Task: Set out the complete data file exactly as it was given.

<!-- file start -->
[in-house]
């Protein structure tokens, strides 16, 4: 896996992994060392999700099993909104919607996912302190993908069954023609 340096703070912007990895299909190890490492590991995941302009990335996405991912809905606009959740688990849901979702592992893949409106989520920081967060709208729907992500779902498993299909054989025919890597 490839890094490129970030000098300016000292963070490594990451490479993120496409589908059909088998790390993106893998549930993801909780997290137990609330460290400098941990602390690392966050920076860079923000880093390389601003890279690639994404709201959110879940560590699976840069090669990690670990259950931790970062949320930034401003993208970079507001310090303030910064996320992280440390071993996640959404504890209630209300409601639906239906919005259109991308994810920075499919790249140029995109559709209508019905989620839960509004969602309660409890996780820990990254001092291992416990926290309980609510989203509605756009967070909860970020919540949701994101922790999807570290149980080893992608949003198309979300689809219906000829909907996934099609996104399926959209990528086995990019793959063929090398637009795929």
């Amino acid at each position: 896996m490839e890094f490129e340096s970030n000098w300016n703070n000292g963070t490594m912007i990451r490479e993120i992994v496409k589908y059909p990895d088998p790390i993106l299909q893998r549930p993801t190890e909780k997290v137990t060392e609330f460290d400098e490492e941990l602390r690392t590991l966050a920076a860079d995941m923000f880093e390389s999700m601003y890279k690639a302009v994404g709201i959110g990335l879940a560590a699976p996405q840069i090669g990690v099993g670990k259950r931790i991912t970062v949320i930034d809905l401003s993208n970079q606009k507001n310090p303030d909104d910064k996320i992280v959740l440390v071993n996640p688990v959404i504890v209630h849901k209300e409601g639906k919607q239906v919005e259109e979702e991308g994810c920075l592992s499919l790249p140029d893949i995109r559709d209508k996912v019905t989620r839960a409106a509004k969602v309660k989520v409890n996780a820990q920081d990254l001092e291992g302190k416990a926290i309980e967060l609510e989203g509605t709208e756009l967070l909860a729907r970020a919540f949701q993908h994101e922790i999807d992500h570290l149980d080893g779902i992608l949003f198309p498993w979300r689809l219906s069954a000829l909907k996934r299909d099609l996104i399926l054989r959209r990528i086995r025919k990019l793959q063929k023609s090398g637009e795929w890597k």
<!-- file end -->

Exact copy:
[in-house]
């Protein structure tokens, strides 16, 4: 896996992994060392999700099993909104919607996912302190993908069954023609 340096703070912007990895299909190890490492590991995941302009990335996405991912809905606009959740688990849901979702592992893949409106989520920081967060709208729907992500779902498993299909054989025919890597 490839890094490129970030000098300016000292963070490594990451490479993120496409589908059909088998790390993106893998549930993801909780997290137990609330460290400098941990602390690392966050920076860079923000880093390389601003890279690639994404709201959110879940560590699976840069090669990690670990259950931790970062949320930034401003993208970079507001310090303030910064996320992280440390071993996640959404504890209630209300409601639906239906919005259109991308994810920075499919790249140029995109559709209508019905989620839960509004969602309660409890996780820990990254001092291992416990926290309980609510989203509605756009967070909860970020919540949701994101922790999807570290149980080893992608949003198309979300689809219906000829909907996934099609996104399926959209990528086995990019793959063929090398637009795929």
């Amino acid at each position: 896996m490839e890094f490129e340096s970030n000098w300016n703070n000292g963070t490594m912007i990451r490479e993120i992994v496409k589908y059909p990895d088998p790390i993106l299909q893998r549930p993801t190890e909780k997290v137990t060392e609330f460290d400098e490492e941990l602390r690392t590991l966050a920076a860079d995941m923000f880093e390389s999700m601003y890279k690639a302009v994404g709201i959110g990335l879940a560590a699976p996405q840069i090669g990690v099993g670990k259950r931790i991912t970062v949320i930034d809905l401003s993208n970079q606009k507001n310090p303030d909104d910064k996320i992280v959740l440390v071993n996640p688990v959404i504890v209630h849901k209300e409601g639906k919607q239906v919005e259109e979702e991308g994810c920075l592992s499919l790249p140029d893949i995109r559709d209508k996912v019905t989620r839960a409106a509004k969602v309660k989520v409890n996780a820990q920081d990254l001092e291992g302190k416990a926290i309980e967060l609510e989203g509605t709208e756009l967070l909860a729907r970020a919540f949701q993908h994101e922790i999807d992500h570290l149980d080893g779902i992608l949003f198309p498993w979300r689809l219906s069954a000829l909907k996934r299909d099609l996104i399926l054989r959209r990528i086995r025919k990019l793959q063929k023609s090398g637009e795929w890597k």